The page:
Reader Submitted on October 19, 2009
I’ve been bow hunting white-tailed deer ever since I started shooting archery in 4-H Shooting Sports (almost 12 years ago now). However I’ve never taken a deer, buck or doe, with a bow. Now that I’ve been out of college for a while, I have had more time to dedicate to deer hunting. The property I hunt is located in Colorado County, not far from Speaks, Texas. I’ve been trying to make it out all all month, but with the bad weather and college football games my time has been limited.
So, I finally make it out this middle of October Saturday morning. I’m sitting in my tree enjoying the cool air and watching the geese fly over. My deer stand backs up to a rice field. From out on the prairie field comes 2 does on a dead run and they stop about 40 yards from the tree I’m set up in. Then seconds later, a whitetail buck comes trotting up behind, nose to ground, neck swollen, and on their trail. I grab my bow and nock an arrow. Unfortunately, he never stops despite my yelling at him.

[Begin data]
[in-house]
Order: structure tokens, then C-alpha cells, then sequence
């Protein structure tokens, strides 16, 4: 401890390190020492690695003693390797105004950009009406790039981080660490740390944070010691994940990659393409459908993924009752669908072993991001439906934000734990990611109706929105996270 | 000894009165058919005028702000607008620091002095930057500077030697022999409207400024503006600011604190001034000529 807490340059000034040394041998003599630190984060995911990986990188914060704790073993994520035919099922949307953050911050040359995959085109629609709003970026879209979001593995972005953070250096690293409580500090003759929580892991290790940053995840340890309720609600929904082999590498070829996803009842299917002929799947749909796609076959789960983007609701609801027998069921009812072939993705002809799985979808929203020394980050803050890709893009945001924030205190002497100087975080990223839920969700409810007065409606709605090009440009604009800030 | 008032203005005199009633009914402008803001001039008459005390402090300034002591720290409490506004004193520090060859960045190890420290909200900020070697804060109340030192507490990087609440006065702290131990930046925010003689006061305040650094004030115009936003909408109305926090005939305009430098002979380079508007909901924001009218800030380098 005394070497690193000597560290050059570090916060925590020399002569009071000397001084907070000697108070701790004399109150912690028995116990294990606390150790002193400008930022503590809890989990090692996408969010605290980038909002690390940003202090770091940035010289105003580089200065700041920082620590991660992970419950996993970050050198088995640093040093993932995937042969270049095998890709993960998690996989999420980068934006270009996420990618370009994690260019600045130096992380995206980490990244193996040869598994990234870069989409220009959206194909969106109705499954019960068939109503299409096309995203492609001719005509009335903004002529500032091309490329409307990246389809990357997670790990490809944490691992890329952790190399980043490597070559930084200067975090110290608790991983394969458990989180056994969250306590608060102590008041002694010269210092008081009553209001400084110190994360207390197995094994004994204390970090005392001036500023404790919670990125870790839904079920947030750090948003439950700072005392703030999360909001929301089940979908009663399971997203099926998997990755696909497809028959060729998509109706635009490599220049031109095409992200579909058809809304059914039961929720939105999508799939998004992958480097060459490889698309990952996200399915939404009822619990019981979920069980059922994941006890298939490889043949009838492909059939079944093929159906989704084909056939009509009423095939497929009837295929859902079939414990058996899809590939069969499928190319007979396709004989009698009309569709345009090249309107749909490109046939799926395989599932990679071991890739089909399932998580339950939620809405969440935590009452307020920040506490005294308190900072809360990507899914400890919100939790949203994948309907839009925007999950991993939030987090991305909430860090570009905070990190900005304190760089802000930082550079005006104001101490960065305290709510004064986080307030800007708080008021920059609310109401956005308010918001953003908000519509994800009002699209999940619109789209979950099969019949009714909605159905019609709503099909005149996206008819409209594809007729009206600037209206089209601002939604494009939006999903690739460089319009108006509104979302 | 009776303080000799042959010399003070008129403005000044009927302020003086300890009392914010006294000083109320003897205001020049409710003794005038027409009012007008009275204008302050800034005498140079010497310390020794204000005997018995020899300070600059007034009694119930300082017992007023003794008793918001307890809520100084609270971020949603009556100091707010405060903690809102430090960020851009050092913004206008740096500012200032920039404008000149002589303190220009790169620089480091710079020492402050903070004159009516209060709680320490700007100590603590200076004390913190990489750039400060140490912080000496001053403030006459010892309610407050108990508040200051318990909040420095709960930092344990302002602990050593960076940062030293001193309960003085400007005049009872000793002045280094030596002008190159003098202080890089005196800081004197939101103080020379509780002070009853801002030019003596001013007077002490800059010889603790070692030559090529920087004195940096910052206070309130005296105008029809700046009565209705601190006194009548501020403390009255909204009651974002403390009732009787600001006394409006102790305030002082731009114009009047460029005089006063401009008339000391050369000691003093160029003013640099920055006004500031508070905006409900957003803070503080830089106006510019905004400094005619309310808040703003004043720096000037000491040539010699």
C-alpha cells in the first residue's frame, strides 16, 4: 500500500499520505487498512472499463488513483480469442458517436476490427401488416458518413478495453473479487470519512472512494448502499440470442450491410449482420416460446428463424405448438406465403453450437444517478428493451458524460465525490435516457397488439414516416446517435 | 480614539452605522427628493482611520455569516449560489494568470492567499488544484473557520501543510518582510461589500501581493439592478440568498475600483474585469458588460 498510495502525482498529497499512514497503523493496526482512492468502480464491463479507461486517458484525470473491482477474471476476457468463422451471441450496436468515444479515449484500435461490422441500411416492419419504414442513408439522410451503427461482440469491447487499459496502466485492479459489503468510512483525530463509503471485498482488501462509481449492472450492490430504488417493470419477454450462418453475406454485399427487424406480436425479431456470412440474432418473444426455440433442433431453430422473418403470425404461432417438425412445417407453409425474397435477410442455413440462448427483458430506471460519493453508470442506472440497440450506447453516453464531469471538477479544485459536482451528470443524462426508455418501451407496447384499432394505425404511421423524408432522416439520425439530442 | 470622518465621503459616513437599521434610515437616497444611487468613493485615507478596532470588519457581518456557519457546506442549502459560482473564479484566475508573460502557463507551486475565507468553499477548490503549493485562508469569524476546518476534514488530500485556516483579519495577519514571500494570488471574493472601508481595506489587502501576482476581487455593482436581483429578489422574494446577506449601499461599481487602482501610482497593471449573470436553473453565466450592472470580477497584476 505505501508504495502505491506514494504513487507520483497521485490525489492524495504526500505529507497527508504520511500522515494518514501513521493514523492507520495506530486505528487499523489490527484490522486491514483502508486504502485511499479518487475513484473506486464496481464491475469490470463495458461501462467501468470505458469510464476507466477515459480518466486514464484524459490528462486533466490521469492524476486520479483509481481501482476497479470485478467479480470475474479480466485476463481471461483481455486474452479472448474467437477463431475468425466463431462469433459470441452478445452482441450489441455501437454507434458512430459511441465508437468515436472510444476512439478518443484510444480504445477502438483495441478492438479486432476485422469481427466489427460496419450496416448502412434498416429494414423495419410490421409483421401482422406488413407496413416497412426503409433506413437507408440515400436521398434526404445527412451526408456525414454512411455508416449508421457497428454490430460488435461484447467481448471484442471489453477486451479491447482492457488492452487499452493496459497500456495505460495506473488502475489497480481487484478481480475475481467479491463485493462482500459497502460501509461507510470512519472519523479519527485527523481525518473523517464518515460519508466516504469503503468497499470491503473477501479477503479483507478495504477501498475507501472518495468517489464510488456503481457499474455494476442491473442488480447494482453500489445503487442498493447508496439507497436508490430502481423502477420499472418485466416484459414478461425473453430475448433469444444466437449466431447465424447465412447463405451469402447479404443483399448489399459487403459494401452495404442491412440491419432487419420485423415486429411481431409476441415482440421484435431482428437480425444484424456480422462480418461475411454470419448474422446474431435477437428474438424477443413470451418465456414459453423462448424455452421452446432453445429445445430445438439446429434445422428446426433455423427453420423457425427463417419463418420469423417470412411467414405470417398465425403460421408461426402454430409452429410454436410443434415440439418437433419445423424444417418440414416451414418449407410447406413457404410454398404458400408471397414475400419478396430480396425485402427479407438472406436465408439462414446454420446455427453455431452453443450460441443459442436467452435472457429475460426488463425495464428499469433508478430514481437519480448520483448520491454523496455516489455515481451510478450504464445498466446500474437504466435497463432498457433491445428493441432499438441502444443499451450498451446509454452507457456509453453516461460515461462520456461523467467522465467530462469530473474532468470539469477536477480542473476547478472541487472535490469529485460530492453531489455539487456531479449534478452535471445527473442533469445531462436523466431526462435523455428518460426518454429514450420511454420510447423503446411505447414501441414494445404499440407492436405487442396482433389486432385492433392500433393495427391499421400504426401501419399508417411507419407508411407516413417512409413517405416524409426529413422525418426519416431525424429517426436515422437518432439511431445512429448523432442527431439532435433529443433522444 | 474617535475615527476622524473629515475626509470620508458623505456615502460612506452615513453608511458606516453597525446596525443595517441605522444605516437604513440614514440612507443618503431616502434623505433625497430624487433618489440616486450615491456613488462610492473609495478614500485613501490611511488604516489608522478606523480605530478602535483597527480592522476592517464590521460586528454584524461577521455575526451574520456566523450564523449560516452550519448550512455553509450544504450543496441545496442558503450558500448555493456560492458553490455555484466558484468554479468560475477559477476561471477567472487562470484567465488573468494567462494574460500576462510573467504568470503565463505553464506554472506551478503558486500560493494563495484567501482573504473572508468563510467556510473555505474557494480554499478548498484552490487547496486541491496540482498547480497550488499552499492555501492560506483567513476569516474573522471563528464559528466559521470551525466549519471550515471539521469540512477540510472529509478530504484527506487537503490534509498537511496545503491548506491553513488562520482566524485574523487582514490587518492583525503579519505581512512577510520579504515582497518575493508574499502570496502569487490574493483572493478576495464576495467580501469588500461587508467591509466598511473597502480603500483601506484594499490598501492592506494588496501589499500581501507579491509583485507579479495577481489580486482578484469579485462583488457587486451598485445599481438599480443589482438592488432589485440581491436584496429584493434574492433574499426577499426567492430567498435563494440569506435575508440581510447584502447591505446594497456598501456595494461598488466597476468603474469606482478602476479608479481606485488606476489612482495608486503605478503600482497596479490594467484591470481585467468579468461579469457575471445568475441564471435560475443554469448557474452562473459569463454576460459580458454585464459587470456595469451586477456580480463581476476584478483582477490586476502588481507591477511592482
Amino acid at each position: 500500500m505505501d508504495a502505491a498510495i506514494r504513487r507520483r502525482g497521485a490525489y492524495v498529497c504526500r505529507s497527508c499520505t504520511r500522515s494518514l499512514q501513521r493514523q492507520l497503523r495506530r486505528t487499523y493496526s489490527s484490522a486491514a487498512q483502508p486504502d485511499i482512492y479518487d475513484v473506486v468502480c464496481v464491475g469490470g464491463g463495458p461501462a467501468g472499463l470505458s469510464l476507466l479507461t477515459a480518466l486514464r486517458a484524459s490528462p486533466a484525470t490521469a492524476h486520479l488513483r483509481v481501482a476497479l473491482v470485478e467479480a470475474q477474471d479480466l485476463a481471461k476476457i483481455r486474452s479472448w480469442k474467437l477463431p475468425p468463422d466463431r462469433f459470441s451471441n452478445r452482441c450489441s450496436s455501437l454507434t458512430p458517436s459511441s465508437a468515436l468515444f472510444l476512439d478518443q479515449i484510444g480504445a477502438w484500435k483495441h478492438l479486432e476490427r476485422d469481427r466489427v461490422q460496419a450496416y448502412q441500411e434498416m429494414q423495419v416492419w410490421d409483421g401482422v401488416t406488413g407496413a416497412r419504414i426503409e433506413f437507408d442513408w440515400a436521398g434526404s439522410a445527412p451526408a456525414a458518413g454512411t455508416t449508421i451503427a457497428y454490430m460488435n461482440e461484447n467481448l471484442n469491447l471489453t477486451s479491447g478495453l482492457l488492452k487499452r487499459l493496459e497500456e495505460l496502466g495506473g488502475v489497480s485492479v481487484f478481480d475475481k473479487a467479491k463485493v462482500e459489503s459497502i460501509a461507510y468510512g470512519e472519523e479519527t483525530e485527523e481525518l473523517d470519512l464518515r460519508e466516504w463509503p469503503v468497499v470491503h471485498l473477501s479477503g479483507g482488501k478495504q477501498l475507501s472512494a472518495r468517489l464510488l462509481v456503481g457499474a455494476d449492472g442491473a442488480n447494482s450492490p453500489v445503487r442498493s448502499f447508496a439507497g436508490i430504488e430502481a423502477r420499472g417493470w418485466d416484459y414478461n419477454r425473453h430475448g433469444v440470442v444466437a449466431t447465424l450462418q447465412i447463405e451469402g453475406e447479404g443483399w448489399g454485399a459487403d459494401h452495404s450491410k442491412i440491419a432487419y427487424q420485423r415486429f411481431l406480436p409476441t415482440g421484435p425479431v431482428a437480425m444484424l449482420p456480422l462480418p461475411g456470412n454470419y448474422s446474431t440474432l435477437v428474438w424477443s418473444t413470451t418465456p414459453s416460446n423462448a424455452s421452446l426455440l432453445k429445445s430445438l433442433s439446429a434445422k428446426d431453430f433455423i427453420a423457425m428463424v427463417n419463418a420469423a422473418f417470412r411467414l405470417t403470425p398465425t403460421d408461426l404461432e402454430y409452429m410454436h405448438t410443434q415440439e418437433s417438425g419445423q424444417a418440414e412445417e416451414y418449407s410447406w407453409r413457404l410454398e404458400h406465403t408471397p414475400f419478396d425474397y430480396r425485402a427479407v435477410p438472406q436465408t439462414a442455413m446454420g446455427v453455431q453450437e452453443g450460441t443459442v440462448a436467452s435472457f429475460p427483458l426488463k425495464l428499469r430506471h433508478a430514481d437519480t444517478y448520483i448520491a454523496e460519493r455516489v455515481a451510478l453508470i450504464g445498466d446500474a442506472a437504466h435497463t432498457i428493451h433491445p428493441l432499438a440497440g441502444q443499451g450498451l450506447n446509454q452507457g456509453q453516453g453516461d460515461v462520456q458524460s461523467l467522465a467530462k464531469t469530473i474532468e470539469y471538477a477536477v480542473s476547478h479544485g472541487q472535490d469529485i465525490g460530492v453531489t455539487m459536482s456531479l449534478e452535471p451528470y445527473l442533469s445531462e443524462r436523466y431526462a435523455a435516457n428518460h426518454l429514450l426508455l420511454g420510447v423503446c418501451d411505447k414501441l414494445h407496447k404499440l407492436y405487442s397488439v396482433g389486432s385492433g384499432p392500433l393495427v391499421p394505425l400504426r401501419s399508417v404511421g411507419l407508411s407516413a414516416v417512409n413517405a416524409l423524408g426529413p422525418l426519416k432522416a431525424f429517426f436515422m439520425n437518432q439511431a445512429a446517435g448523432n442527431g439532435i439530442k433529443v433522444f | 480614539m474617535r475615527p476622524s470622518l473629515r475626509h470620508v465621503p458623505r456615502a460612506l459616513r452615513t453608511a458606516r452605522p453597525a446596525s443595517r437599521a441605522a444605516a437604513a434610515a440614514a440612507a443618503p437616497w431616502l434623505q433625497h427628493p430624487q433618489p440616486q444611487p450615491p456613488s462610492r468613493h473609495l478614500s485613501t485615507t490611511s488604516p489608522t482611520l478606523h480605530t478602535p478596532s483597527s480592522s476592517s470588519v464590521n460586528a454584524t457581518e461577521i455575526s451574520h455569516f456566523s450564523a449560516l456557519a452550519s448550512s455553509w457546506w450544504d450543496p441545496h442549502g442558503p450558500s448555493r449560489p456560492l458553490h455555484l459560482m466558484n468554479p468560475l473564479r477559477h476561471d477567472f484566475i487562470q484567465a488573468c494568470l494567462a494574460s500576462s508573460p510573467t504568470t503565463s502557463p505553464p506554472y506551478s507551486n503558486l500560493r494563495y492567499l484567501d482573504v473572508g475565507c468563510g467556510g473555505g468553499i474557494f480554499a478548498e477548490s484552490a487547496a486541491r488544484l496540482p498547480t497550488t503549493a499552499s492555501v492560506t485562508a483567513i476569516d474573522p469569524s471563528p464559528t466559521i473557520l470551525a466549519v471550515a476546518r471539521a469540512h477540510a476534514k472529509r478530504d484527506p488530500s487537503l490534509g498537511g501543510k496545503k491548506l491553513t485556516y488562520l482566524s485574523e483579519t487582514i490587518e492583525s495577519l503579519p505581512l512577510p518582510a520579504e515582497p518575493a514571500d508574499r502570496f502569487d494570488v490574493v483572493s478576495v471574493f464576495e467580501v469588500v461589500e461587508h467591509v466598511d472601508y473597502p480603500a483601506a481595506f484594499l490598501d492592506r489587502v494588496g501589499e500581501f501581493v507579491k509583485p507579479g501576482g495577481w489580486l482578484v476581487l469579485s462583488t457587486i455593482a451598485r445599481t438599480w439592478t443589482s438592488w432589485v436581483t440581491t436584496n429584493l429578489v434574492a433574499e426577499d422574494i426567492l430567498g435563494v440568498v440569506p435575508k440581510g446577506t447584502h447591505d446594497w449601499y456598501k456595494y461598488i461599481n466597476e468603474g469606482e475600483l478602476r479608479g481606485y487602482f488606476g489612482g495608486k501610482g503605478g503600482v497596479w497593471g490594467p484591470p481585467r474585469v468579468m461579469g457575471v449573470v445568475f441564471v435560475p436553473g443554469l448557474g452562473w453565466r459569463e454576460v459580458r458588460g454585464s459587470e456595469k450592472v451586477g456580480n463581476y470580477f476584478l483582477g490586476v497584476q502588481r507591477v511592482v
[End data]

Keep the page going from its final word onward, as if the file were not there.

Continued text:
That evening, I return to my tree to wait. After being on stand for an hour and a half, the same buck comes walking up from behind me and proceeds to start munching on some fallen oak leaves. I manage to twist my body and nock an arrow without being detected. As he stands broadside, I pull back and my arrow falls to the ground! The young buck turns, but does not know what’s going on. In what seem like seconds, I nock a second arrow, pull back, and release. The next thing I see is the orange fletching on my arrow sticking out his side.
Nervous and shaking, I call my dad off his stand where he was hog hunting an open field. He arrives about 15 minutes later and I crawl out of the tree. We go search for my buck. Following what seemed to be a text book blood trail, there he lay only 50 steps from where I shot him. My first buck with a bow was not a big one, but one I will never forget.
The experience has taken me to a whole new level of whitetail hunting enthusiasm. The white-tailed buck, taken in an one of Texas’ antler restriction counties, is a spike with a 12 inch beam one side and a 3.5 inch antler on the other.